Aerospace Industry

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Abstract

The introduction of RFID technology has improved on the processes in the aeronautic industry in ensuring that proper inventories are kept. The system had evolved over time since when it got introduced, and many positive impacts get realized by the industry. This paper provides an overview of the RFID systems, the role that it plays in the aircraft industry and the advantages and disadvantages of the technology. Besides, it also provides discussions of the major advancements which did not exist in the previous RFID technology. Also, the paper provides the security and privacy concerns that have been existing in the industry despite the efforts to eliminate them. The paper goes ahead to provide the STid standard and its specifications as far as aeronautics is concerned. The paper also provides the major impacts of RFID system use. In the conclusion, the paper describes that there are so many achievements and realizations made since the discovery of electromagnetic induction and its application in developing the system, despite the challenges.

Introduction

While reading about the product or good packaging, identification, or supply, you may bounce into an advert for barcoding and Radio Frequency Identification promotion. In most situations, you may ignore it thinking that it is meant to trick you into spending on a technology you do not understand. Due to the rapid growth of technology, business organizations have realized the advantage of RFID in good and asset identification. The system applies to all organizations which need to manage their inventory easily without much paperwork. In the aerospace industries, RFID serves major purposes as follows: Firstly, it is used in tracking and managing the plane parts at the production plant. RFID tagging is also used to track and manage the tools during the plane assembly procedures as well as during the maintenance. The process of manufacturing, maintenance and assembly of equipment in the aerospace industry is usually taken strictly to ensure that no item gets lost. Additionally, since the rate of production is usually high, they should ensure that quality gets maintained. The RFID system, therefore, does not only assist in supply chain optimization but also in improvement of its quality.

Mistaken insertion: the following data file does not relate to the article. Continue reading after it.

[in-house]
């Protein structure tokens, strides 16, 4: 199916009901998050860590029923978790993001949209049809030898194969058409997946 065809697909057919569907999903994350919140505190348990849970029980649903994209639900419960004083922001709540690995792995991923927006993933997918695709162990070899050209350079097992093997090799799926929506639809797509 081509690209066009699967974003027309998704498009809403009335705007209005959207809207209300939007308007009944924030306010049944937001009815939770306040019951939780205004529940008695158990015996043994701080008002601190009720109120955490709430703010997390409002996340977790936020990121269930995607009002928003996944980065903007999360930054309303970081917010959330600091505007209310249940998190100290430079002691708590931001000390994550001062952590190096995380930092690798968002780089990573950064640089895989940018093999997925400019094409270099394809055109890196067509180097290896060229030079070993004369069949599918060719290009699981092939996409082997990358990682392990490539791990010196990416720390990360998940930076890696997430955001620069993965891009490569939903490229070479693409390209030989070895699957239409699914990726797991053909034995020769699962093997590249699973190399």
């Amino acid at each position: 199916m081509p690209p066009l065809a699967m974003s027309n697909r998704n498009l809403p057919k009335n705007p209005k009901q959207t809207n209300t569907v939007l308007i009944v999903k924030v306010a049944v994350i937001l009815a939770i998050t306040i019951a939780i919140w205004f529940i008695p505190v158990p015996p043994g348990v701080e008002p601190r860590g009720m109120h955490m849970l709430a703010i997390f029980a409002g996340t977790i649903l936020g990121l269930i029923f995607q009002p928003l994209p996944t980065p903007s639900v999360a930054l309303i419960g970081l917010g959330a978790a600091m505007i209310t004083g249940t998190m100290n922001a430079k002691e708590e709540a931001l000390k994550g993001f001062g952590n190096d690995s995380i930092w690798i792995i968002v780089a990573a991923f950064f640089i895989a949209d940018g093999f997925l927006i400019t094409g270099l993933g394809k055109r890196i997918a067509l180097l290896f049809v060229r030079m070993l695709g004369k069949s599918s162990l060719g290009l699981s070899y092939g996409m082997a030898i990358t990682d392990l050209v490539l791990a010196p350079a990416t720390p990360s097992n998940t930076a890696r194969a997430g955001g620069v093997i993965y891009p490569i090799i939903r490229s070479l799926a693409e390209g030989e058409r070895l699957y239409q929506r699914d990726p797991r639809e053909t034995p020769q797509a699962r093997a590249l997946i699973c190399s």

The tool management in aeronautics mutually gets taken very seriously. Some of the tools include hand tools, torque, and pneumatic tools. RFID is also applicable in recording inventories of security assets such as life jackets and oxygen bottles to enable the technicians to know if they are still available or valid. A RFID tag is fitted onto each of the equipment according to the aerospace standards (such as ATA SPEC 2000) and with additional information (such as date of manufacture, expiration, and manufacturer). The systems get installed onto PDA, which gets used when undertaking inventory. Other applications include ground support equipment management, raw material monitoring, and management of maintenance kit (Bartneck, Klaas, Schoenherr & Weinlaender, 2009).

Basic RFID Components

The RFID system is made up of four main components namely transponder, transceiver, antenna and reader interface layer. The transponder (commonly referred as the tag) is programmed to provide unique automatic identification. The transceiver (or reader) handles radio transmission via the antenna and pass the details to other systems. The antenna gets attached to the reader to facilitate information transmission with transponders. Finally, the reader interface layer (or middleware) compresses tag signals to single signal and provides a conduit between the hardware parts to software parts (such as inventory and shipping).

When the tag gets passed over the antenna and reader-generated radio frequency field, it gets activated. The tag then responds through a program which gets detected by antenna attached to the reader. Later on, the reader provides data to the interface layer which sends the tag information to the required system that needs it. The tag has a memory area that is usually programmed and contains unique information to differentiate it. The antennas are radio devices that receive and send waves while the reader instructs the antennas. The middleware comprises Reader and device management, data management, application integration and partner integration.

Figure 1: Components of RFID system

Current Advances in RFID systems